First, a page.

[Download] ➾ With Porter in North Missouri: A Chapter in the History of the War Between the States ➹ Joseph A. Mudd – Dailytradenews.co.uk

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13 thoughts on “With Porter in North Missouri: A Chapter in the History of the War Between the States

  1. says:

    This memoir by a Confederate veteran is a flawed yet still valuable look at an interesting part of the Civil War in Missouri.The author rode with Colonel Porter in 1862 as they fought their way across Union held northeast Missouri, gathering recruits, drawing bluecoats away from important theaters, and generally causing havoc There are few published memoirs from either side for this region so Mudd s book is intrinsically valuable.Where it falls down, however, is its starry eyed view of Porter In Mudd s eyes the man could do no wrong In fact, Porter made several basic tactical blunders, such as getting into a series of set piece battles with larger and better armed Union forces It seems Porter thought of himself as a general leading an army rather than a cavalry raider doing hit and run strikes This led to his downfall and eventual death.Further undermining the credibility of this volume are the lengthy quotes attributed to Porter, some running than a page Since this book was published in 1909, it s obvious that these conversations are made up The content, however, generally corresponds with what we know of Porter s personality and tactics, thus only a few grains of salt are needed to get through these passages.For serious students of the Civil War, this book is a worthwhile historic curio Those with only a passing interest in the Civil War in Missouri or Confederate cavalry raiders would do best to look elsewhere.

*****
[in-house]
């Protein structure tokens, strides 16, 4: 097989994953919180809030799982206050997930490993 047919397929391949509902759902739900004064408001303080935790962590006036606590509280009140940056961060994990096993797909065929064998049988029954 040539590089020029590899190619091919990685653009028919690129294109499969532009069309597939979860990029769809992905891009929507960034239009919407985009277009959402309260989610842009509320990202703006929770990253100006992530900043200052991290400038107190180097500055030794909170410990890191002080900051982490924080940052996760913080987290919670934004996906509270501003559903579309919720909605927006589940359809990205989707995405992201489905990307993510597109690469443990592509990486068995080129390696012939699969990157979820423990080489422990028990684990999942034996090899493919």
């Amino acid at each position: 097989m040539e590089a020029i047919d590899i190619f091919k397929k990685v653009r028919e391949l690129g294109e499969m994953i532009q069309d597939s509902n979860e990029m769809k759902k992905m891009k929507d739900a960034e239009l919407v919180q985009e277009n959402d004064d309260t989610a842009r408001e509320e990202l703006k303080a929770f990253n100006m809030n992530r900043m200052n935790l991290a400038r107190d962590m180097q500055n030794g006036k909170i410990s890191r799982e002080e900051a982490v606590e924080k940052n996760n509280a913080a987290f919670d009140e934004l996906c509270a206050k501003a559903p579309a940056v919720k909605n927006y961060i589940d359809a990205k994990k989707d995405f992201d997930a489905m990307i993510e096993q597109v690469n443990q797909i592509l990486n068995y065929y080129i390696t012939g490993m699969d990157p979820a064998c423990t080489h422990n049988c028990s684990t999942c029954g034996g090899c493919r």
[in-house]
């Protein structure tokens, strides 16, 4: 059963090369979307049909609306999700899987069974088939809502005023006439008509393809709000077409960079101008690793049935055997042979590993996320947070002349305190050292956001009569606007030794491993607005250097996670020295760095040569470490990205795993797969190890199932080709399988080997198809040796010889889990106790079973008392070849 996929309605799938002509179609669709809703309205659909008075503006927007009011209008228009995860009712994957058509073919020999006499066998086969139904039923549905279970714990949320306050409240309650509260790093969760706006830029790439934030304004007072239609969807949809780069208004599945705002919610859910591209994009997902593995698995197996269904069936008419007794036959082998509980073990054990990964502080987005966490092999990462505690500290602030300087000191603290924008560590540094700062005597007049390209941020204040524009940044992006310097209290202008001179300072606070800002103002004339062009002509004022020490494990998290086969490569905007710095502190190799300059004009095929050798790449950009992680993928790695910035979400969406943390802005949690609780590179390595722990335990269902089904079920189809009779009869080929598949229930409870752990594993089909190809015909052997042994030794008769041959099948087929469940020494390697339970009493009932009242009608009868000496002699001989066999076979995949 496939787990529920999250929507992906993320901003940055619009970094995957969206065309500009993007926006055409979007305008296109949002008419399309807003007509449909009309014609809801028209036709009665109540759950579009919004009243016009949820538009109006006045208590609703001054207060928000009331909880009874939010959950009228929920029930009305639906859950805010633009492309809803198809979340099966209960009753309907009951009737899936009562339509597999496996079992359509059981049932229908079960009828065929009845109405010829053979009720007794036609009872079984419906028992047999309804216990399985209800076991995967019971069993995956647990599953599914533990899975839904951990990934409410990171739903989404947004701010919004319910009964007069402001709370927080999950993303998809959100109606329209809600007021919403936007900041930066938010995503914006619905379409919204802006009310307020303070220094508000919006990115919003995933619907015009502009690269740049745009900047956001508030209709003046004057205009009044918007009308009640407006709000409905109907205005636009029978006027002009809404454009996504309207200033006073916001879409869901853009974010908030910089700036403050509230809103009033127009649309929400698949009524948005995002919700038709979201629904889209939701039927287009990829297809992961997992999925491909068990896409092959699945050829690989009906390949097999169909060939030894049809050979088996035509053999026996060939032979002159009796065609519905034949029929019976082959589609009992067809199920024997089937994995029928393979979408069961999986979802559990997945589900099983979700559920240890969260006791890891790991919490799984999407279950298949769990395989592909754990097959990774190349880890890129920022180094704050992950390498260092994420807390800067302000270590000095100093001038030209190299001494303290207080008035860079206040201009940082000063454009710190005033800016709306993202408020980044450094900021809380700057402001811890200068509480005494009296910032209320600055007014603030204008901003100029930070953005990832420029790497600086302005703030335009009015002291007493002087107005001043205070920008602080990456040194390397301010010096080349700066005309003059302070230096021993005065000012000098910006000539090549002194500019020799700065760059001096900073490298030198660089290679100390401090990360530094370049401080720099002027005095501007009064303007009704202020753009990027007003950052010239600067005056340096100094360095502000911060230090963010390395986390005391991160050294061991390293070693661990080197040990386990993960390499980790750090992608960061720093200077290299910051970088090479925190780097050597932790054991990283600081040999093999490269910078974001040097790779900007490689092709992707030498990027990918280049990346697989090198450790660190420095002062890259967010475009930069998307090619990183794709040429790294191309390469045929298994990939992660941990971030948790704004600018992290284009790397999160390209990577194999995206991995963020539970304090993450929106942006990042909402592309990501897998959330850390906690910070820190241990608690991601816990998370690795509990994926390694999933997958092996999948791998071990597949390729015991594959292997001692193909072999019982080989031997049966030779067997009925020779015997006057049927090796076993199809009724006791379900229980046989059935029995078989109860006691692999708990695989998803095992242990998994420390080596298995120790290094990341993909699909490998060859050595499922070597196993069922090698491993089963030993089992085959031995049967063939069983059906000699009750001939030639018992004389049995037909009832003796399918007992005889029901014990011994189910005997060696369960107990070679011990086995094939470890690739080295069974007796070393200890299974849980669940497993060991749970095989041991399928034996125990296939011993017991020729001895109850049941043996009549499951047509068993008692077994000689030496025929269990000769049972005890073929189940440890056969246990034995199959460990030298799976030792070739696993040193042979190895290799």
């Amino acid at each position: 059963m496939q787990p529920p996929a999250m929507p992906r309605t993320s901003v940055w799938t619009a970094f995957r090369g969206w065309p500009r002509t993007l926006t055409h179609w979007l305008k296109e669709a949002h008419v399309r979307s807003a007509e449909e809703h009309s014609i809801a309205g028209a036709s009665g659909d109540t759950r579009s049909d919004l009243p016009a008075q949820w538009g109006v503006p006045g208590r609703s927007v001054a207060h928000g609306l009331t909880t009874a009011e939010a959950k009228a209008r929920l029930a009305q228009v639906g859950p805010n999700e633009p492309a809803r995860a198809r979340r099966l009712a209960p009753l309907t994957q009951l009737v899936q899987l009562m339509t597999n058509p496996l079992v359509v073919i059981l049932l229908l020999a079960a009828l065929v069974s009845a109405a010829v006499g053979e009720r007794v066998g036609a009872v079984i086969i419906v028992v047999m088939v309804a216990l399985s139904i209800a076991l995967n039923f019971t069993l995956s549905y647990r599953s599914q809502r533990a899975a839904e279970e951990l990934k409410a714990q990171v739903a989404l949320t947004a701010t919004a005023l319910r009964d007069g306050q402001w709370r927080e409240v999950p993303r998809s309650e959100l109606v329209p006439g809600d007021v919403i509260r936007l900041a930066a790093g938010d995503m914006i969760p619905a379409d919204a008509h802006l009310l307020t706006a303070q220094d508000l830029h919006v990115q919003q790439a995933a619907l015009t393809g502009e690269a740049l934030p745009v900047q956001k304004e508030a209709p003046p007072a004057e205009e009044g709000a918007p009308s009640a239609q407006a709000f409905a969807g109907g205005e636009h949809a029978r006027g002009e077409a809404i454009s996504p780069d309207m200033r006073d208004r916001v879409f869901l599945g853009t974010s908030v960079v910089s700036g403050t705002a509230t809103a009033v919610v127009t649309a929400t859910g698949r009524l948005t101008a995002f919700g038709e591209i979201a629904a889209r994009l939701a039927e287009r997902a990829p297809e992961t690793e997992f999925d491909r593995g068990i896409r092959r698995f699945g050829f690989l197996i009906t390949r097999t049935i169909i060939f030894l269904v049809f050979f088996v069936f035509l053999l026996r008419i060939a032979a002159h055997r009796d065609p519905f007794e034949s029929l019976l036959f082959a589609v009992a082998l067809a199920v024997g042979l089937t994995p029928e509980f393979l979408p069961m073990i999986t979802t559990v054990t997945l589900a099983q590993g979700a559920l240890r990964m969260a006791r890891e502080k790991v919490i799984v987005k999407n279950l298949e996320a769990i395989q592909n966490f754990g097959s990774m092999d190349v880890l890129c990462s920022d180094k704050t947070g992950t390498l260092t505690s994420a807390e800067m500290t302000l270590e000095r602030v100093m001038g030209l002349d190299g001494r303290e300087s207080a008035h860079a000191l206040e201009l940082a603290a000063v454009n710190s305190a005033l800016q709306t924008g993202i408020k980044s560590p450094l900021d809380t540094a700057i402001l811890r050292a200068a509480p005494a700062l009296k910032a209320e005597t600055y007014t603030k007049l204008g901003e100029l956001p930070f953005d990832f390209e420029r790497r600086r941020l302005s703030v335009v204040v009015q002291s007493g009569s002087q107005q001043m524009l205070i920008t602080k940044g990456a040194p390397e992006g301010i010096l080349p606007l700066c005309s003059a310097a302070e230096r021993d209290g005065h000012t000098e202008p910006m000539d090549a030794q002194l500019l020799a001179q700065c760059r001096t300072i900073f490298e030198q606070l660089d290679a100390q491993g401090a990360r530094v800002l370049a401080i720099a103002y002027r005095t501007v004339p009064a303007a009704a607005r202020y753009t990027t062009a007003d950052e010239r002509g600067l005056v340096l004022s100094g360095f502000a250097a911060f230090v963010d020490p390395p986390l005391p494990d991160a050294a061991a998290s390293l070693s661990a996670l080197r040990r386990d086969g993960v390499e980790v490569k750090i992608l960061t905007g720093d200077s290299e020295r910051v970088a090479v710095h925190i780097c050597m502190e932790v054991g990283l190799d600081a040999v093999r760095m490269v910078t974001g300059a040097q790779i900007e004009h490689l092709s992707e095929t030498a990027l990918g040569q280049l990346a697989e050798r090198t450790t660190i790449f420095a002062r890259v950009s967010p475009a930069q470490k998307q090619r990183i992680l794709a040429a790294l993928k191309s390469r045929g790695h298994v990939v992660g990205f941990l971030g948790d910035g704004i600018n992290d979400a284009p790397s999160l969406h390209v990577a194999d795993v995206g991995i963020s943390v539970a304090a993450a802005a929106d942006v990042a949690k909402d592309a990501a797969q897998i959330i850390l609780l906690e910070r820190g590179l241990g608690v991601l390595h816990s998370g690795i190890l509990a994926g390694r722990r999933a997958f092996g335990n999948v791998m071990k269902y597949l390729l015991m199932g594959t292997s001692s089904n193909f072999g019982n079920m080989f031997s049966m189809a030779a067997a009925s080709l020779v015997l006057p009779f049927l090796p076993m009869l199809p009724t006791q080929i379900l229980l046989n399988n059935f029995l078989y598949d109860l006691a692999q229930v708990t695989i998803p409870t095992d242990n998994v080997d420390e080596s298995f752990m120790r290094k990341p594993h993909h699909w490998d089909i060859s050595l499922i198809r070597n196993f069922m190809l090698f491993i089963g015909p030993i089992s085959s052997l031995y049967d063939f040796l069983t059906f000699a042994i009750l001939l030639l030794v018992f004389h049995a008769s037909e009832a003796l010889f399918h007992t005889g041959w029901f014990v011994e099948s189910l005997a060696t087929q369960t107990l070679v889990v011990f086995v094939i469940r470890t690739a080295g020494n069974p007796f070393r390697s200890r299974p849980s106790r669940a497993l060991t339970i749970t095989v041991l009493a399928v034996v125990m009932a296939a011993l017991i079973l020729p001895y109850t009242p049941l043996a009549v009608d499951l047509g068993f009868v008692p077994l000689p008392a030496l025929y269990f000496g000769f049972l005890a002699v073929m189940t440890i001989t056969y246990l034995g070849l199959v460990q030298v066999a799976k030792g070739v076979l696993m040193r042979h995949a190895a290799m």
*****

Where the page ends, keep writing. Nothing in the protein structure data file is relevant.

2. says:

    This book is biased in favor of the rebel cause, but does quote some Yankee sources The author joined the rebels at Millwood in Lincoln County, Missouri, in 1862, and served with them for a few months He describes Porter s moves around Northern Missouri and the strategies behind them to recruit Confederate sympathizers and get them safely across the Missouri River to the war in the South And to distract federal troops away from the river and strategic areas There were occasional clashes with federal troops He argues that rebels were better fighters than Yankees because they had the moral high ground He complains that Porter s men were much maligned in the Yankee press He tells of a Yankee taken prisoner by Porter s men who was treated so well that he was reluctant to be paroled Writing in the twentieth century, he says on page 11 The majority of the slaveholders of Missouri were opposed to slavery, but they contended that it was a matter for their own settlement and they deeply resented outside interference They would settle it in their own way and at their own time An apology for the Confederate cause, but a primary source with some historical value A primary source, though published many years after the war.


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